That’s why I do the work that I do.

Study Hall Education Foundation -Students

Boys need to develop a feminist conscience too

The consequences of patriarchal structures and gender discrimination are lethal. Girls are dying. They are dying because of child marriage, they are dying because of violence and torment on the streets. When are we going to sit up?

We don’t even know how big of a problem it is. We only see the tip of the iceberg. Clearly, we need to do something to change patriarchal mindsets, and where better to start than in education? We’ve started working with boys, too – I think boys need to develop a feminist conscience too, and to take a different view of masculinity.

Ogunte: How have the challenges facing Study Hall Educational Foundation changed since its inception?

Urvashi: When you’re setting a venture up, the challenges are trying to get everything right. Putting the nuts and bolts together, developing your pedagogy, developing your product and marketing it, in business terms. Every little growth is a win, and that inspires you.

Now, as you grow bigger, of course, you grow more ambitious. Scale becomes the biggest challenge: How do you scale something fairly complex that has grown organically until now, based on where the needs were? How do you scale it into areas where you don’t have the control, where other people have the control, and maintain your quality? And when you are selling something as complicated as ‘Down with the Patriarchy’, how are you getting a buy-in? Especially in patriarchal societies where it’s part of our DNA, both men and women.

The challenge now is: how do you get more and more people to listen? How do we get a larger and larger community of stakeholders to buy into what we’re doing?

Ogunte: How do you stay motivated when trying to fight a force like the patriarchy?

Urvashi: When you’re tackling large social and governmental structures, of course it’s very challenging. But I think you change the world one life at a time, and those lives then go on to change more lives. And I go wherever I find people are listening. Often that channels me into other places where there are believers.

For four or five years now, we have been spreading our wings and trying to influence the government sector, and we’ve had some encouraging successes.

I do a lot of public speaking, trying to change the tone of the conversation. The good news is, I’ve seen in the last five years, people listen! Do they do it, or not? That’s another matter. But they listen!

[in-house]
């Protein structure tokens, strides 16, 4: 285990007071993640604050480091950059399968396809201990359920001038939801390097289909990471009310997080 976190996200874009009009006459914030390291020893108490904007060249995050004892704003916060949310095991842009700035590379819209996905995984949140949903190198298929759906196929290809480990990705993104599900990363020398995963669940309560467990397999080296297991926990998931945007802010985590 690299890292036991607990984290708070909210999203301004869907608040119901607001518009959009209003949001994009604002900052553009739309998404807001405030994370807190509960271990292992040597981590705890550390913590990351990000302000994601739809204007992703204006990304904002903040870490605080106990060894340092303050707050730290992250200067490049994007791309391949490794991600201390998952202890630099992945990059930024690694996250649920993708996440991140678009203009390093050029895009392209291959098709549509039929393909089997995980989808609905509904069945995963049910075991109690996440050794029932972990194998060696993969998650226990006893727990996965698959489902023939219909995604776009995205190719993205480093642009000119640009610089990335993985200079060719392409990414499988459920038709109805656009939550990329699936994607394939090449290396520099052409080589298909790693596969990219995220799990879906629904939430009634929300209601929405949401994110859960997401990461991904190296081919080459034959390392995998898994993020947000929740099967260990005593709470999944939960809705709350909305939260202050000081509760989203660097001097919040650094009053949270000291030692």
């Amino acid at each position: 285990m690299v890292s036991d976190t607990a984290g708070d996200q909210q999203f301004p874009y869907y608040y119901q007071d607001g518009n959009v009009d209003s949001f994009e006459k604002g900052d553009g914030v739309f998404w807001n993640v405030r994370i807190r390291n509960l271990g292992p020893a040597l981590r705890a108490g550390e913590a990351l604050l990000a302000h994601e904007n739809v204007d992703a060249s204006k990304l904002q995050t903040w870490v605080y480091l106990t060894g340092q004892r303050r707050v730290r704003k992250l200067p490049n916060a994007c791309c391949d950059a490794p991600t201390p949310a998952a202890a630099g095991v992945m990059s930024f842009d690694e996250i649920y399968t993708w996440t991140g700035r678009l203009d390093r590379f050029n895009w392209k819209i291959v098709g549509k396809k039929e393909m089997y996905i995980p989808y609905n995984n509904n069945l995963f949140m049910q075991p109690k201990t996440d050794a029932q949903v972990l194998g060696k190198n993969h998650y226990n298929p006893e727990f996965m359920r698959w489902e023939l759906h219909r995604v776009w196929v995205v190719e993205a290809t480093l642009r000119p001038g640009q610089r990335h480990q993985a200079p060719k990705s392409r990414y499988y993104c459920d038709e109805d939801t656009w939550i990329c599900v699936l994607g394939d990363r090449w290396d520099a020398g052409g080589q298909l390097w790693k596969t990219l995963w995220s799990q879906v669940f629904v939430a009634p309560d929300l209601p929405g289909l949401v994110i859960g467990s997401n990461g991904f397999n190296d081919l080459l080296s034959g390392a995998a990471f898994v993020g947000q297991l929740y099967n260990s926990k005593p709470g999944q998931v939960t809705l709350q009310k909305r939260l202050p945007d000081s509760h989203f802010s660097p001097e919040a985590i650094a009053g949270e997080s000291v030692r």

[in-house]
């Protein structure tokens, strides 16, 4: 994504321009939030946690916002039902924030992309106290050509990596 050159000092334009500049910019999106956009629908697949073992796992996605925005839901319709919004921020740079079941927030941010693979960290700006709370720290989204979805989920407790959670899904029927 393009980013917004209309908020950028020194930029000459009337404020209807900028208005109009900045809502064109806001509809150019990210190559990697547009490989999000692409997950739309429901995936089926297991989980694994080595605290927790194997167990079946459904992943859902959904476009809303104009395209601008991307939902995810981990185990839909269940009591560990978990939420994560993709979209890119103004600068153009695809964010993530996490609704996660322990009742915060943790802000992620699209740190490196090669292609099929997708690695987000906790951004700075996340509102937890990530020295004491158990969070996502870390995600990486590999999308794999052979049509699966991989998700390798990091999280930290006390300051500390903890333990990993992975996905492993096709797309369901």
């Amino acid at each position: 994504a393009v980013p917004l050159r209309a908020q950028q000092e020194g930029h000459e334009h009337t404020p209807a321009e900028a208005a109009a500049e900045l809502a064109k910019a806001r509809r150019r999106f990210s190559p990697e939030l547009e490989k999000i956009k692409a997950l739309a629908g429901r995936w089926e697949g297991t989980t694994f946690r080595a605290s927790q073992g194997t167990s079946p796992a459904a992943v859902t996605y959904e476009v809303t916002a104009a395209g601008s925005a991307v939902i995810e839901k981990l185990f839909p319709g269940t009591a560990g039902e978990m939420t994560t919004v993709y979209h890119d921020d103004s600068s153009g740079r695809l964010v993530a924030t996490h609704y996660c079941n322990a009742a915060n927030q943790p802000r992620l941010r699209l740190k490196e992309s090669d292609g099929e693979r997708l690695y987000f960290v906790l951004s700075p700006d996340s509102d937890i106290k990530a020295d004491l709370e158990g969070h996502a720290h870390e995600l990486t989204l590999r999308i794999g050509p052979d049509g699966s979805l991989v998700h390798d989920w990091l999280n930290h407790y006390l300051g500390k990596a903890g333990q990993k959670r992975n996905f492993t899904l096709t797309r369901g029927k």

I don’t know if you know, but I just got the Social Entrepreneur of the Year Award from the Schwab Foundation [in 2017]. I was very surprised. I tell you, I was shocked: Why does anybody care about gender? We are very open about our political stance, and there were bigger organisations in the running, but the jury really valued the work of SHEF and thought it had a deep impact.

That’s what thrilled me the most, I thought: Thank God, people are actually listening!

I’m very hopeful in general. It’s about taking small steps – and it will not happen if you don’t do it. So, you have to do it. And hope that it will grow and grow and grow.

Ogunte: How are you building your professional network?

Urvashi: I think about networks as clusters of people with a shared interest or goal. This is how movements work, as you gather together more and more drivers of change.

At SHEF, we are consciously going about building clusters of support. These come from different areas as we expand. We are in the process of founding a South Asian hub of champions of girls’ education.

Also, we grow our reach through our students. Our students are being grown into teachers and leaders, who will drive forward our vision and nurture the next generation of changemakers.

It’s not just talk, it’s not just an ideology that we’re selling. It’s a dynamic, organic movement towards the goal of gender equality that impacts the lives of girls and women everywhere. We have so many examples of lives changed – stories help when getting others to join our community.

Ogunte: Which social entrepreneurs inspire you?

Urvashi: There are really so many. I have worked with amazing teachers and professors, mentors of mine, but I find my students most inspiring of all. They might not have started enterprises yet, but the kind of change they have made in their own lives inspires me. They act on their own lives and then move into the social sphere because they immediately understand the much larger, structural problem. Because they have managed to help themselves, they go out and help very actively in the community. I find them most inspiring.

I understand entrepreneurship more broadly: I think you are an entrepreneur when you are able to think originally and initiate change. Whether it’s at a personal or a societal level, it’s an entrepreneurial way of living, of thinking – an entrepreneurial habit of mind.

Interview produced by Naomi Pyburn for Ogunte.
Learn from other ImpactWomen interviews here.